A calf sells for ₹ 40,000 dur­ing Eid-ul-Zuha while adult cat­tle sell for be­tween ₹ 80,000 and ₹ 1.15 lakh in Bangladesh. In In­dia, a calf sells for up to ₹ 3,000 while fully-grown cat­tle sell for ₹ 40,000

The Economic Times - - Economy: Macro, Micro & More -

In the run-up to the Eid-ulZuha, de­mand for cat­tle is high in Bangladesh. And for cat­tle smug­glers across the por­ous bor­der ar­eas in In­dia, the solemn oc­ca­sion marks a ver­i­ta­ble festival bo­nanza. The “cat­tle cor­ri­dor” stretch­ing from the 24 Par­ganas mud­flats in West Ben­gal to Tripura’s forested hills is now do­ing brisk busi­ness fer­ry­ing an­i­mals to the eastern neigh­bour ahead of Eid.

And in­no­va­tion is at the van­guard of their op­er­a­tions af­ter In­dia in­creased its vigil along the bor­der. To counter the se­cu­rity forces, cat­tle smug­glers are us­ing the pe­cu­liar­i­ties of the ter­rain to trans­port the an­i­mals to Bangladesh. With the en­tire Lower As­sam reel­ing un­der the mon­soon fury, smug­glers trans­ported calf tied to banana plants along the nu­mer­ous shal­low rivers that f low into Bangladesh from Mankachar and the Barak Val­ley. The meth­ods are dif­fer­ent along Ben­gal’s swampy mud­flats and the Megha­layan hills, but the prac­tice is as ram­pant as it is in As­sam and north­ern Ben­gal.

But why is cat­tle-run­ning a thriv­ing busi­ness along the me­an­der­ing In­dia-Bangladesh bor­der? The an­swer lies in the eco­nom­ics.


A cal f sel ls for ₹ 4 0,0 0 0 dur­ing the Eid-ul-Zuha in Bangladesh, while the price on the In­dian side is around ₹ 2,000 to ₹ 3,000. Ful­ly­grown cat­tle sell for ₹ 80,000 to ₹ 1.15 lakh dur­ing the Eid in Bangladesh, while In­dian prices of bovine are about ₹ 40,000. Cross-bor­der trade of cat­tle is es­ti­mated to be worth ₹ 5,000 crore a year.

For cat­tle-run­ners, there­fore, the re­ward seems to over­whelm­ingly out­weigh the risks. Even the lo­cal breed of cows is in high de­mand in Bangladesh, ac­cord­ing to peo­ple who are aware of the trade. Cat­tle from Bi­har, Haryana, Ra­jasthan and Ut­tar Pradesh make their way to As­sam, West Ben­gal and Megha­laya, say se­cu­rity agen­cies. From there, con­sign­ments are herded out to the ul­ti­mate des­ti­na­tion across the bor­der. Ac­cord­ing to BSF’s UK Nayal, Deputy In­spec­tor Gen­eral, the Megha­laya Fron­tier has in­formed its In­tel­li­gence branch about the sud­den in­crease in cat­tle smug­gling ahead of Eid in Bangladesh. “The price of beef is more than dou­ble in Bangladesh com­pared to In­dia. With the re­cent slump in the smug­gling and re­sul­tant de­mand­sup­ply gap, the beef price has sky­rock­eted in Bangladesh. The troops of Bor­der Se­cu­rity Force are in­creas­ingly fac­ing phys­i­cal as­saults by smug­glers,” BSF added.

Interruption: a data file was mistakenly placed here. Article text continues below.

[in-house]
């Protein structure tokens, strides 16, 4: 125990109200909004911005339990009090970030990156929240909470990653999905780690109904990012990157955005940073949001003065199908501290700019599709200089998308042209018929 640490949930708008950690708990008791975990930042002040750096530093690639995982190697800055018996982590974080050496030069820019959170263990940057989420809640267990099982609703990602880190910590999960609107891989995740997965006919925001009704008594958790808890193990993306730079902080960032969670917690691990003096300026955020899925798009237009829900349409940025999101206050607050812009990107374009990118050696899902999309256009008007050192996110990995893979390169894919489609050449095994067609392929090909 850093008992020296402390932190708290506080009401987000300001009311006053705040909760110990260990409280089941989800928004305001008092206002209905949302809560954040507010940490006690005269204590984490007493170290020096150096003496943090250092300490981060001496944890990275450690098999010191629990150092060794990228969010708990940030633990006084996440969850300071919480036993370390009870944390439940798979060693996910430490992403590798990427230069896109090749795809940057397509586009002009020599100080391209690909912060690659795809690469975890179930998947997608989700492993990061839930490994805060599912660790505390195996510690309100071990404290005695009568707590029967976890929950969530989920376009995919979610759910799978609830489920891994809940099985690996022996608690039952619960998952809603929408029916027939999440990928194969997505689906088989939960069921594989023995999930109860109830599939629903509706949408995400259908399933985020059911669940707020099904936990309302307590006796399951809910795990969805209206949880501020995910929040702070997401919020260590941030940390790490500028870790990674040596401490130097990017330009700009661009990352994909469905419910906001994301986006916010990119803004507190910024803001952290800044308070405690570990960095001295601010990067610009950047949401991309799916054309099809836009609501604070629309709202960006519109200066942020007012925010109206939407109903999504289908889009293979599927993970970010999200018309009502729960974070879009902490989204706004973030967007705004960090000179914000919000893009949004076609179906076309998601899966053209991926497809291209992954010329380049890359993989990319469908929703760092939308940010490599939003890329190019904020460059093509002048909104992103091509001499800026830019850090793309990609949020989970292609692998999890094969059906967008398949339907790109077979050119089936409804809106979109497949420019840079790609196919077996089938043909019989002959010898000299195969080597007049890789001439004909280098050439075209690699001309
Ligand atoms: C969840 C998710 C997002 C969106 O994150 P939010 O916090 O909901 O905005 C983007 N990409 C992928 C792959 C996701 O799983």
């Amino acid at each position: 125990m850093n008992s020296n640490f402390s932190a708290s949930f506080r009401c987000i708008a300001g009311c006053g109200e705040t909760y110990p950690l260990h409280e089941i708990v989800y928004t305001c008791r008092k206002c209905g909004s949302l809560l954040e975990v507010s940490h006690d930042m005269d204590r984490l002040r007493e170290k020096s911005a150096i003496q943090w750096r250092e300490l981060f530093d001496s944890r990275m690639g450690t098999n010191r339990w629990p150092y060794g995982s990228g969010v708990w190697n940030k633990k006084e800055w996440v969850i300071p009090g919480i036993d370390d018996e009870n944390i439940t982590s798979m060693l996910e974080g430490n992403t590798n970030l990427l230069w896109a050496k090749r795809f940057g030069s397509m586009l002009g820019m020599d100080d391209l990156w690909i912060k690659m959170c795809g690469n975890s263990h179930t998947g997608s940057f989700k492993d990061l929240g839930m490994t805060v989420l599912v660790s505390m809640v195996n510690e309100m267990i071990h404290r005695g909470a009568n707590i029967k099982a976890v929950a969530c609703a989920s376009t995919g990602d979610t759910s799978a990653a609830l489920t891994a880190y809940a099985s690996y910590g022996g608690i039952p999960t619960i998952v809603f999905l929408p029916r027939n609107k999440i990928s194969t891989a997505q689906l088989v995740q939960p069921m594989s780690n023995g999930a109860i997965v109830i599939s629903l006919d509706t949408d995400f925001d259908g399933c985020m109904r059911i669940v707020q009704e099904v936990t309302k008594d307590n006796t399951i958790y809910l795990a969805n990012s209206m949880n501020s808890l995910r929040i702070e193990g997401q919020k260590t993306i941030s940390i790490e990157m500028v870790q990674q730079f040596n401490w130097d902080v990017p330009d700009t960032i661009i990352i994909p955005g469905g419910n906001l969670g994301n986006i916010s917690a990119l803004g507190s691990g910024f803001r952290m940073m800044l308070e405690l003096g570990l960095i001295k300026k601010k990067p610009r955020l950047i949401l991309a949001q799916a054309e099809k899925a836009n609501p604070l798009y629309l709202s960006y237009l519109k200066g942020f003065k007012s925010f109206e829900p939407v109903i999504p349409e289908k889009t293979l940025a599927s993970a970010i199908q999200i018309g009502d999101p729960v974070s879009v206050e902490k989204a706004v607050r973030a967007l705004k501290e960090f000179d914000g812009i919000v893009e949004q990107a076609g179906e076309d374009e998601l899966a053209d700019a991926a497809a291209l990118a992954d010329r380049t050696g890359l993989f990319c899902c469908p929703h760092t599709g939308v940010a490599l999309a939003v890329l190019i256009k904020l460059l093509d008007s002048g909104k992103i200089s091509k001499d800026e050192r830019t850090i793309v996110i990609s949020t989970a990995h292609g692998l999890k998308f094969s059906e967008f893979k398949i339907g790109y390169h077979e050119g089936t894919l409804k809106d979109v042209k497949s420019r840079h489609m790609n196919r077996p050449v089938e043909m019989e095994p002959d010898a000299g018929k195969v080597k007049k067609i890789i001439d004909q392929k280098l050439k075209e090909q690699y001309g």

Smug­glers use mul­ti­ple ve­hi­cles to reach the bor­der, and cat­tle are un­loaded sev­eral kilo­me­tres away from the guarded fenc­ing. Then, smug­glers use the for­est cover or un­guarded por­tions of rivers cross­ing over to Bangladesh. One such route in As­sam is Goal­paraJaleswar: From there, cat­tle are first taken to Dhubri and then on to Bangladesh.

Smug­glers use the ter­rain, chil­dren and for­mer mil­i­tants to make a killing. fol­lows one of their trails


In­dia and Bangladesh share a 4 ,0 9 6 -k m-long bor­der, of which 262 km falls in As­sam – in the Mankachar re­gion, and along the Barak Val­ley. In West Ben­gal, cat­tle cor­ri­dors are spread along Cooch Be­har and Jal­paig­uri in north­ern Ben­gal, Malda, Mur­shid­abad, and Na­dia in Gangetic Ben­gal, and South-24-Par­ganas, which is home to the Sun­der­bans man­grove forests, two-thirds of which lie in Bangladesh. In the hilly states of Tripura and Megha­laya, the cat­tle make their way into Bangladesh from South Tripura and West Tripura dis­tricts. Sim­i­larly, in Megha­laya, South West Garo Hills and East Khasi Hills are tran­sit points for this trade. “The il­le­gal trade of cat­tle is get­ting more or­gan­ised, and we have found cases in which for­mer mil­i­tants have been found to be en­gaged in this trade,” sources in se­cu­rity agen­cies de­ployed in the North­east told ET.


Se­cu­rity of­fi­cials say that there is a ded­i­cated sys­tem for cat­tle smug­gling. There are ‘line­men’, whose task is to keep tabs on the move­ment of BSF troop­ers. Then there are ‘trans­porters’ who en­sure the cat­tle go across the bor­der, and there are ‘ston­ers’ who rain stones on the BSF party in the event of likely in­ter­ven­tions.

In As­sam, smug­glers use the river­ine routes when bor­der out­posts are flooded – of­ten three or four times a year – be­fore the mon­soons and dur­ing the rains. Even chil­dren are em­ployed in this trade by cat­tle smug­glers.

At times, bor­der fences are cut and the an­i­mal is dumped in­side the Bangladesh ter­ri­tory through the gap. A se­nior BSF of­fi­cer told ET: “Vil­lagers in the In­dian side keep cows, so it is at times dif­fi­cult to iden­tify be­tween the cow meant for smug­gling and the cows of the vil­lagers.” Mankacha r on t he Ass a mMegha­laya-Bangladesh is a tri­junc­tion and hub of the cat­tle trade. Trans­ac­tions here are mostly through hawala. The Garobadha cat­tle mar­ket in Megha­laya is about 30km from Tura in West Garo Hills and 22km from the in­ter­na­tional bor­der with Bangladesh, which is close to Mankachar town of As­sam. Ev­ery week, about 500 cows or buf­faloes are sold in Garobada, and the num­ber in­creases to more than 3,000 be­fore Eid. Union Home min­is­ter Ra­j­nath Singh has ear­lier said that the gov­ern­ment is com­mit­ted to seal­ing the 223.7-km Indo-Bangladesh bor­der in As­sam.

Shankar Das, the RSS leader in As­sam,toldET:“The­gov­ern­ment­must en­sure­a­nend­tothes­mug­glin­gof­cat­tle into Bangladesh.

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